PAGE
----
I was looking at a helicopter performance chart and it listed two values in feet, identified as "Hover in ground effect (HIGE)" and "Hover outside of ground effect (HOGE)."

What do these numbers mean, and why are they significant?


1 Answer 1


Ground effect is a condition where the performance of the aircraft increases while operating near a firm surface. In general, a helicopter is considered to be in ground effect when it is hovering less than one-half of its rotor diameter from the ground and the effects become negligible when the helicopter is more than a rotor diameter above the ground.

While hovering near the ground, the induced velocity at the rotor is reduced, which reduces the power requirement for a given rotor thrust (lift); equivalently, the rotor thrust is increased for given power due to ground proximity. Also, near ground, the rotor tip vortex is reduced.

Due to this, the helicopter can hover at higher gross weight (equivalently, at higher altitude for given weight) in ground effect (HIGE) compared to out of ground effect (HOGE).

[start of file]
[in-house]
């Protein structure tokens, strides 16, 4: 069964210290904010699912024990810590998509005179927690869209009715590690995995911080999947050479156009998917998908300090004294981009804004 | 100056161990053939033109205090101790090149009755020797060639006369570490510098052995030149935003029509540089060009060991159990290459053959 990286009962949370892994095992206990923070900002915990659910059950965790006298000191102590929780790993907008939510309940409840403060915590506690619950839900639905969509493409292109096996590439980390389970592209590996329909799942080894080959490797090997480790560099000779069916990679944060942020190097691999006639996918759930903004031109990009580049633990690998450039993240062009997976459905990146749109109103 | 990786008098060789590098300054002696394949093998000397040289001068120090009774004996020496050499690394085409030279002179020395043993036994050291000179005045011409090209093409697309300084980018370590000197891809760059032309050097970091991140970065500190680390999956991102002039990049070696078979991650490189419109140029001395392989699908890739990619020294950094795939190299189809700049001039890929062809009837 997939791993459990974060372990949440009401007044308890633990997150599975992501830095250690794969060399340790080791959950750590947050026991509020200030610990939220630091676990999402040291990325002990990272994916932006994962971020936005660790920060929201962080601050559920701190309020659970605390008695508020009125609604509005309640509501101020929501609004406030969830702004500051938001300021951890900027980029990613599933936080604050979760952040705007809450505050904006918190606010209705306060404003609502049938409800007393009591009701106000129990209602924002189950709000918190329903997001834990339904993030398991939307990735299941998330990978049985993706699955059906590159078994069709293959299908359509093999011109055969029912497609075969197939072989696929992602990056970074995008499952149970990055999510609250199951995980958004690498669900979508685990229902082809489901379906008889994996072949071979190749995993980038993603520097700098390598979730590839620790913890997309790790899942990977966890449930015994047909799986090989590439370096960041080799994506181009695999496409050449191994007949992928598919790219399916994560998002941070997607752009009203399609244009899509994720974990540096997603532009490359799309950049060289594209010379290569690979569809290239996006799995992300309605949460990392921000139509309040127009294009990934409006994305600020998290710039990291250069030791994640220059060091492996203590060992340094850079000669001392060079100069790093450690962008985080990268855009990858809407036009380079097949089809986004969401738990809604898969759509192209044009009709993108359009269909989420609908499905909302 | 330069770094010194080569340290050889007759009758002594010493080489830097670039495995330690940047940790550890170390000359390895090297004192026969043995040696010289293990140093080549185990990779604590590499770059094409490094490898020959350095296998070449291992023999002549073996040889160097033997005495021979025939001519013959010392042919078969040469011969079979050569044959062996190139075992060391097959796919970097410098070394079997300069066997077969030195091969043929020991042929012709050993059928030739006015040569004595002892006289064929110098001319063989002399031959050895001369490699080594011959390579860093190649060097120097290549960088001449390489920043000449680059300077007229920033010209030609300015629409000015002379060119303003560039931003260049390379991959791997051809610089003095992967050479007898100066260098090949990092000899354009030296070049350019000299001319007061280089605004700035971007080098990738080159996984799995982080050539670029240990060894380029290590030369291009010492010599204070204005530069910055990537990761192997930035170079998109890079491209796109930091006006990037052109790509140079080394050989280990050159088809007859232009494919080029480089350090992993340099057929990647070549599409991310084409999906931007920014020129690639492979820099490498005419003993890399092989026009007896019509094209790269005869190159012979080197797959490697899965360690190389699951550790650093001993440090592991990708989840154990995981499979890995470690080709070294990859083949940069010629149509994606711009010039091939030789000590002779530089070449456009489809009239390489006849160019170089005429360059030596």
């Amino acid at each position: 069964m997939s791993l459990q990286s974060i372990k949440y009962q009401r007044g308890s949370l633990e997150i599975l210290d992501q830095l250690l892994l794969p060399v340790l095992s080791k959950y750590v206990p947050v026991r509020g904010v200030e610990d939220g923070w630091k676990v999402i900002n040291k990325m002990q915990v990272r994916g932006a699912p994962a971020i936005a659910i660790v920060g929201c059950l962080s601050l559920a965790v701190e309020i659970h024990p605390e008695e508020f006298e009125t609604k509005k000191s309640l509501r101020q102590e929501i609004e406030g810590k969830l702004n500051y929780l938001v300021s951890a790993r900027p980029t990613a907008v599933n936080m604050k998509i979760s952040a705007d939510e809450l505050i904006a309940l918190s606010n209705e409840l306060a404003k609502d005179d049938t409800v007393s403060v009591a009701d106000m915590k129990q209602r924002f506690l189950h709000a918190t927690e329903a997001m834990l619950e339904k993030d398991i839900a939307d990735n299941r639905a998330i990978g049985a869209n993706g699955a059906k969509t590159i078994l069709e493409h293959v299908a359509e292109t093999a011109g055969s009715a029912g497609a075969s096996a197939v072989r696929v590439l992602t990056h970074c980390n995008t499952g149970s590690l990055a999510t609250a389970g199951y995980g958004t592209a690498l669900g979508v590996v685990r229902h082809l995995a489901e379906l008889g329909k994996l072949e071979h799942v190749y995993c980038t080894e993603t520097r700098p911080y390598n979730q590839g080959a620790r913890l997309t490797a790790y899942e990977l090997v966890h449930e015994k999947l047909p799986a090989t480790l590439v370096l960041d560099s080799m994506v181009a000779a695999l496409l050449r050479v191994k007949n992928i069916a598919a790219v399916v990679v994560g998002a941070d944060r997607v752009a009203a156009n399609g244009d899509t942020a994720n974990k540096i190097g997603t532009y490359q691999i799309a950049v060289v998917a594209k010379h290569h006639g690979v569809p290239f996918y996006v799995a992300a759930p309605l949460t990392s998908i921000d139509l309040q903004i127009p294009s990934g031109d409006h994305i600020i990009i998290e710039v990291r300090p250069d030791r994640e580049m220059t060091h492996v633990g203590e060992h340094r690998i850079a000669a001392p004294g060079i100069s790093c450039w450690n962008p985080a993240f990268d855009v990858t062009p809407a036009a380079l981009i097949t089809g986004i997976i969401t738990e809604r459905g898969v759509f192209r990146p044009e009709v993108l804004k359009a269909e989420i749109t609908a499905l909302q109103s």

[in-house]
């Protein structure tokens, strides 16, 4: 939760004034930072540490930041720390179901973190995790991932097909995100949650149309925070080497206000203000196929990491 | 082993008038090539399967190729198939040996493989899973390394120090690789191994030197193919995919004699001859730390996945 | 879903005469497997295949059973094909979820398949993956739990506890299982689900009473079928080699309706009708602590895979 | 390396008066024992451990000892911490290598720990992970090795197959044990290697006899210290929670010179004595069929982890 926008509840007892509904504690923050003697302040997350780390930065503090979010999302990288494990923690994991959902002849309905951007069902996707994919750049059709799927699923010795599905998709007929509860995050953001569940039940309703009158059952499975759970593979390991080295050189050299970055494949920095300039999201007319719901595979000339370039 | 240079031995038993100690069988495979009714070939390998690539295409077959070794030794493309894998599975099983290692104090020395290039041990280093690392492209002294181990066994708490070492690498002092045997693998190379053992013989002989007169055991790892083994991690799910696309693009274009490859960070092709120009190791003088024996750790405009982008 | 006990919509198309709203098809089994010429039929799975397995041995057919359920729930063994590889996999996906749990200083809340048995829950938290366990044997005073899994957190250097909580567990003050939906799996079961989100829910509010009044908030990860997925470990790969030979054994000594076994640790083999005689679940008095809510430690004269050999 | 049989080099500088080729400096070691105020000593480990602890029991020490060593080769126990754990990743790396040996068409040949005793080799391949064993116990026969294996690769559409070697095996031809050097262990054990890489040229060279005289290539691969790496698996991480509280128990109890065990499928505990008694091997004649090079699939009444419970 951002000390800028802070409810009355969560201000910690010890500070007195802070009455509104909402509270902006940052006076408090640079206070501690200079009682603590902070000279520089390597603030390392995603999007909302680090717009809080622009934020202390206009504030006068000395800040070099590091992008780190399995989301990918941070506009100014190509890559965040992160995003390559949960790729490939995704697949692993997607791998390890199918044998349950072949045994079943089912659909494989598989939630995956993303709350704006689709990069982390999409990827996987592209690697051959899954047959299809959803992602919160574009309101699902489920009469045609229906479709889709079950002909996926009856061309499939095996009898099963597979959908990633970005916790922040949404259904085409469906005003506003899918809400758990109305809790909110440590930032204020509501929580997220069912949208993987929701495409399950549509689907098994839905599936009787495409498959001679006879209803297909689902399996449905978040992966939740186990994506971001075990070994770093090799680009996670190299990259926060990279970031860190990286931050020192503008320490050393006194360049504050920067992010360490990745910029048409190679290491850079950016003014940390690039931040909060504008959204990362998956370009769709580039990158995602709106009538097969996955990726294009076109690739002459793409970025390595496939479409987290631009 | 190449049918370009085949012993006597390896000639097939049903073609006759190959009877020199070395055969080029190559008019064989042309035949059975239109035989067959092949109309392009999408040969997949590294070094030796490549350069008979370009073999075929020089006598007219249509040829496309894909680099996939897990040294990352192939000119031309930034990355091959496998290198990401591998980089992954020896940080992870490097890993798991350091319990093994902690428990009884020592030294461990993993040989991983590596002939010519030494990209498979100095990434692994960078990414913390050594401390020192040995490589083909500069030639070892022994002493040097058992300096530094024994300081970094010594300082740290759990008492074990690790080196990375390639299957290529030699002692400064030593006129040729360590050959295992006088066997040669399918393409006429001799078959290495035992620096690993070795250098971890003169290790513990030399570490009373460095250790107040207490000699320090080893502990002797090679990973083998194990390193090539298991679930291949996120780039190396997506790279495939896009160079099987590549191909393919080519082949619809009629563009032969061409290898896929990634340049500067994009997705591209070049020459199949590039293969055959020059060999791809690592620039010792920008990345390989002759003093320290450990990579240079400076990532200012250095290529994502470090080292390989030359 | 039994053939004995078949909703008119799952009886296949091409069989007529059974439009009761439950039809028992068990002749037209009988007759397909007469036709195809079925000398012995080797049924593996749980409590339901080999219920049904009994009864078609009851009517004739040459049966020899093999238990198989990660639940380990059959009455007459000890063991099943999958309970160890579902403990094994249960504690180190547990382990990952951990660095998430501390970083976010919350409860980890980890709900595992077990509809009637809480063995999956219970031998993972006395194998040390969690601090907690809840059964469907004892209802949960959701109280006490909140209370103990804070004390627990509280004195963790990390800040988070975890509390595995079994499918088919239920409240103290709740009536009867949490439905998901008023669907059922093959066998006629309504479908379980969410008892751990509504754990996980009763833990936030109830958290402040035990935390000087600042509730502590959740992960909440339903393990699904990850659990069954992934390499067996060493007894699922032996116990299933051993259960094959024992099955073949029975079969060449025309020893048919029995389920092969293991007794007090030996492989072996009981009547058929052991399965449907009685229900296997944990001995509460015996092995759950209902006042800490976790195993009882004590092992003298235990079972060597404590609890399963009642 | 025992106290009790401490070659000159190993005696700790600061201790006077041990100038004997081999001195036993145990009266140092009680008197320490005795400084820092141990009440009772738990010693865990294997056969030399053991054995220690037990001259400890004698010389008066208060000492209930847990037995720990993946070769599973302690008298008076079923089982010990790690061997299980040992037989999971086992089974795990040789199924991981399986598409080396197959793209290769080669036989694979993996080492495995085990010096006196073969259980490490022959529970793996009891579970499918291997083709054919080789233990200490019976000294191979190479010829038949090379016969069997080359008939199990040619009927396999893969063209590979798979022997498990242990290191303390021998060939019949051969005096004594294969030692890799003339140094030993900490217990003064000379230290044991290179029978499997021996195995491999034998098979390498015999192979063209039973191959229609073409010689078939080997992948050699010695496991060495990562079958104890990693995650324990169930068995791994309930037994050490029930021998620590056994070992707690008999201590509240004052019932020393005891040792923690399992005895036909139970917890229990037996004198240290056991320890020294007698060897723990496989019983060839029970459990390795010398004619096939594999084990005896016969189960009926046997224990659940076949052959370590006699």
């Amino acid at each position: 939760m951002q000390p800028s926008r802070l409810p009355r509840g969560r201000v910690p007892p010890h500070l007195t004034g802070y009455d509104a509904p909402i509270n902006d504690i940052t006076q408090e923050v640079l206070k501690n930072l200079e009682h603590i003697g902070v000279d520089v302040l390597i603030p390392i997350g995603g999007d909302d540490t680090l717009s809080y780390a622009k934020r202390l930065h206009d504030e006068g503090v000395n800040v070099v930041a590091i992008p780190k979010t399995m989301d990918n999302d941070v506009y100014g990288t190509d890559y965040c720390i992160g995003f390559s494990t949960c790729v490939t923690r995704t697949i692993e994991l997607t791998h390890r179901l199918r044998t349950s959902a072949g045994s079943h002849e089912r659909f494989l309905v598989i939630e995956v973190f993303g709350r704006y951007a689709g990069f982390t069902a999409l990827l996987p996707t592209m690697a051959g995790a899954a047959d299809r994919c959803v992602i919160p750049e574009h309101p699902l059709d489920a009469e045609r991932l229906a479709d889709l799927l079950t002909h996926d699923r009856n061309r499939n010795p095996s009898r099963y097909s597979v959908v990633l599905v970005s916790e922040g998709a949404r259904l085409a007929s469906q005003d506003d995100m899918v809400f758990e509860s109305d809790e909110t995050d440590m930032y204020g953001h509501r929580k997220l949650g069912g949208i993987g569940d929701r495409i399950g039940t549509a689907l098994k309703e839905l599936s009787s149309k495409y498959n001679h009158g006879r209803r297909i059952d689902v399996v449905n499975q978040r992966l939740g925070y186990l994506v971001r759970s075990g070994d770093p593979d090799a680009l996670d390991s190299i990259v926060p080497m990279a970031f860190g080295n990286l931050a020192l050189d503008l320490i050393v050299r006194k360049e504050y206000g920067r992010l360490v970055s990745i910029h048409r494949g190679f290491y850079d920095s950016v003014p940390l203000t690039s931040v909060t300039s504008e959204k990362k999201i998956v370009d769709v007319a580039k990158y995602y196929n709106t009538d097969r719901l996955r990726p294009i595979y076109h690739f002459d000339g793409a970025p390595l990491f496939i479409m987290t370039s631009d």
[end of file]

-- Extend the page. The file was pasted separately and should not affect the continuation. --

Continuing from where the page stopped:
Ground effect

Image from copters.com

Usually, the altitude at which a helicopter can hover at a given weight (and atmospheric conditions) is given for both HIGE and HOGE conditions. HOGE is much more restrictive compared to the HIGE. For example, the following image compares the hoer performance of R44 helicopter in and out of ground effect.


Data from helicopterforum.verticalreference.com and aneclecticmind.com

In a sense, HOGE represents the absolute limit of the helicopter performance and it should be considered for operational calculations where there is no availability of rigid surfaces for vertical takeoff and landing or their presence is not confirmed.


You must log in to answer this question.

Not the answer you're looking for? Browse other questions tagged .